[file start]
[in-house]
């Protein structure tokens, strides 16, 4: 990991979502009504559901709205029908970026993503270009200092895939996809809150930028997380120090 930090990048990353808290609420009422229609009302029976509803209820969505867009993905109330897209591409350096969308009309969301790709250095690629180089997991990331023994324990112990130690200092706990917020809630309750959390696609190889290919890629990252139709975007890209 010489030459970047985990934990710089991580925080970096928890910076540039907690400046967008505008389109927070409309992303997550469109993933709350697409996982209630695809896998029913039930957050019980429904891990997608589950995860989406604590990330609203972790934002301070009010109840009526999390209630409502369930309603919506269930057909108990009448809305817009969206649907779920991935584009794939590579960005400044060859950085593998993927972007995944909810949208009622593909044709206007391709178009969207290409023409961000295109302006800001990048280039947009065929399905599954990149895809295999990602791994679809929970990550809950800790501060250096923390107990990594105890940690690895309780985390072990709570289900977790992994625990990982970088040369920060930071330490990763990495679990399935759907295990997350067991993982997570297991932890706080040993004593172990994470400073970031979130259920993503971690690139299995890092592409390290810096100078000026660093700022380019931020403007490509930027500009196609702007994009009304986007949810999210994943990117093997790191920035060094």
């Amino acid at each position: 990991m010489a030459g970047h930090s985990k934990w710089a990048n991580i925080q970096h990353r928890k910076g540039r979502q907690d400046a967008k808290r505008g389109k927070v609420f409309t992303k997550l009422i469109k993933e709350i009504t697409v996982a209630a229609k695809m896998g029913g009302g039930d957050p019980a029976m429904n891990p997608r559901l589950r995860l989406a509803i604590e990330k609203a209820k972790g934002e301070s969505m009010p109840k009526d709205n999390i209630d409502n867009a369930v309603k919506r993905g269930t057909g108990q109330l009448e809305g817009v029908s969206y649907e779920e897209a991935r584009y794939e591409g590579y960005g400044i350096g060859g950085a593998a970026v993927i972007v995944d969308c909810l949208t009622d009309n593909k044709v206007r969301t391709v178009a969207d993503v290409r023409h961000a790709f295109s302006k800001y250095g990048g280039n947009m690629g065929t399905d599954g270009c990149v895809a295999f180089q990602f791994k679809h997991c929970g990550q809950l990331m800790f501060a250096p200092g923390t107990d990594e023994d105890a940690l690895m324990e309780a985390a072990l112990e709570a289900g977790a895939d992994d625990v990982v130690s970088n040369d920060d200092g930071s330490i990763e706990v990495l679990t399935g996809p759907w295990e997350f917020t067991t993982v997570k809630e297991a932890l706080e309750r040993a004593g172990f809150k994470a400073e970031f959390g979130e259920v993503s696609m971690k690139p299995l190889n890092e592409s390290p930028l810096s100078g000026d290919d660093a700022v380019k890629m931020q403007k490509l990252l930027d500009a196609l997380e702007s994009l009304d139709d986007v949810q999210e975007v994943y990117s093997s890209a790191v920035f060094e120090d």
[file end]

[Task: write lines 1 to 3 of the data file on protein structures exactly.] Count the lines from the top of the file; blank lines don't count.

[in-house]
């Protein structure tokens, strides 16, 4: 990991979502009504559901709205029908970026993503270009200092895939996809809150930028997380120090 930090990048990353808290609420009422229609009302029976509803209820969505867009993905109330897209591409350096969308009309969301790709250095690629180089997991990331023994324990112990130690200092706990917020809630309750959390696609190889290919890629990252139709975007890209 010489030459970047985990934990710089991580925080970096928890910076540039907690400046967008505008389109927070409309992303997550469109993933709350697409996982209630695809896998029913039930957050019980429904891990997608589950995860989406604590990330609203972790934002301070009010109840009526999390209630409502369930309603919506269930057909108990009448809305817009969206649907779920991935584009794939590579960005400044060859950085593998993927972007995944909810949208009622593909044709206007391709178009969207290409023409961000295109302006800001990048280039947009065929399905599954990149895809295999990602791994679809929970990550809950800790501060250096923390107990990594105890940690690895309780985390072990709570289900977790992994625990990982970088040369920060930071330490990763990495679990399935759907295990997350067991993982997570297991932890706080040993004593172990994470400073970031979130259920993503971690690139299995890092592409390290810096100078000026660093700022380019931020403007490509930027500009196609702007994009009304986007949810999210994943990117093997790191920035060094």
């Amino acid at each position: 990991m010489a030459g970047h930090s985990k934990w710089a990048n991580i925080q970096h990353r928890k910076g540039r979502q907690d400046a967008k808290r505008g389109k927070v609420f409309t992303k997550l009422i469109k993933e709350i009504t697409v996982a209630a229609k695809m896998g029913g009302g039930d957050p019980a029976m429904n891990p997608r559901l589950r995860l989406a509803i604590e990330k609203a209820k972790g934002e301070s969505m009010p109840k009526d709205n999390i209630d409502n867009a369930v309603k919506r993905g269930t057909g108990q109330l009448e809305g817009v029908s969206y649907e779920e897209a991935r584009y794939e591409g590579y960005g400044i350096g060859g950085a593998a970026v993927i972007v995944d969308c909810l949208t009622d009309n593909k044709v206007r969301t391709v178009a969207d993503v290409r023409h961000a790709f295109s302006k800001y250095g990048g280039n947009m690629g065929t399905d599954g270009c990149v895809a295999f180089q990602f791994k679809h997991c929970g990550q809950l990331m800790f501060a250096p200092g923390t107990d990594e023994d105890a940690l690895m324990e309780a985390a072990l112990e709570a289900g977790a895939d992994d625990v990982v130690s970088n040369d920060d200092g930071s330490i990763e706990v990495l679990t399935g996809p759907w295990e997350f917020t067991t993982v997570k809630e297991a932890l706080e309750r040993a004593g172990f809150k994470a400073e970031f959390g979130e259920v993503s696609m971690k690139p299995l190889n890092e592409s390290p930028l810096s100078g000026d290919d660093a700022v380019k890629m931020q403007k490509l990252l930027d500009a196609l997380e702007s994009l009304d139709d986007v949810q999210e975007v994943y990117s093997s890209a790191v920035f060094e120090d």